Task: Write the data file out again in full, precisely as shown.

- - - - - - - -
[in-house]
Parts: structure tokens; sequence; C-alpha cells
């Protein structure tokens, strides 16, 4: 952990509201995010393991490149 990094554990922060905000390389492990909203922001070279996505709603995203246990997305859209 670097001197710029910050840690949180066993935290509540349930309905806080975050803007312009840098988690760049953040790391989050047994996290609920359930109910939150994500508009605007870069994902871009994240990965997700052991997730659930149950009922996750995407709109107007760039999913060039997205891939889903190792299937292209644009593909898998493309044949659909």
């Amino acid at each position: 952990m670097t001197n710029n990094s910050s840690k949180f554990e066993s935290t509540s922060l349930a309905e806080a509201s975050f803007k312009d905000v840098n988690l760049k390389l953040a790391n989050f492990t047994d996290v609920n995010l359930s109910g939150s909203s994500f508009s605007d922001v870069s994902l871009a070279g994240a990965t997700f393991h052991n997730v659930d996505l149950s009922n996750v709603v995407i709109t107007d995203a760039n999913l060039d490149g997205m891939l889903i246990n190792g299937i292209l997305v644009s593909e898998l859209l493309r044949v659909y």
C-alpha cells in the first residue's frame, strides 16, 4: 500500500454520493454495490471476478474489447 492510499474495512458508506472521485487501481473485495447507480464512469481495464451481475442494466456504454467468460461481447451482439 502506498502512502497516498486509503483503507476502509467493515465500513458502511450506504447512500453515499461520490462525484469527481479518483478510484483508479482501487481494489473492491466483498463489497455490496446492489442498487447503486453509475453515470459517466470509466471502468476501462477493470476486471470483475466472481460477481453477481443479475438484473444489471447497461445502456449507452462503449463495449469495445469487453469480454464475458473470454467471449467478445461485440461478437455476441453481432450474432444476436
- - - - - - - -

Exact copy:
[in-house]
Parts: structure tokens; sequence; C-alpha cells
């Protein structure tokens, strides 16, 4: 952990509201995010393991490149 990094554990922060905000390389492990909203922001070279996505709603995203246990997305859209 670097001197710029910050840690949180066993935290509540349930309905806080975050803007312009840098988690760049953040790391989050047994996290609920359930109910939150994500508009605007870069994902871009994240990965997700052991997730659930149950009922996750995407709109107007760039999913060039997205891939889903190792299937292209644009593909898998493309044949659909």
């Amino acid at each position: 952990m670097t001197n710029n990094s910050s840690k949180f554990e066993s935290t509540s922060l349930a309905e806080a509201s975050f803007k312009d905000v840098n988690l760049k390389l953040a790391n989050f492990t047994d996290v609920n995010l359930s109910g939150s909203s994500f508009s605007d922001v870069s994902l871009a070279g994240a990965t997700f393991h052991n997730v659930d996505l149950s009922n996750v709603v995407i709109t107007d995203a760039n999913l060039d490149g997205m891939l889903i246990n190792g299937i292209l997305v644009s593909e898998l859209l493309r044949v659909y």
C-alpha cells in the first residue's frame, strides 16, 4: 500500500454520493454495490471476478474489447 492510499474495512458508506472521485487501481473485495447507480464512469481495464451481475442494466456504454467468460461481447451482439 502506498502512502497516498486509503483503507476502509467493515465500513458502511450506504447512500453515499461520490462525484469527481479518483478510484483508479482501487481494489473492491466483498463489497455490496446492489442498487447503486453509475453515470459517466470509466471502468476501462477493470476486471470483475466472481460477481453477481443479475438484473444489471447497461445502456449507452462503449463495449469495445469487453469480454464475458473470454467471449467478445461485440461478437455476441453481432450474432444476436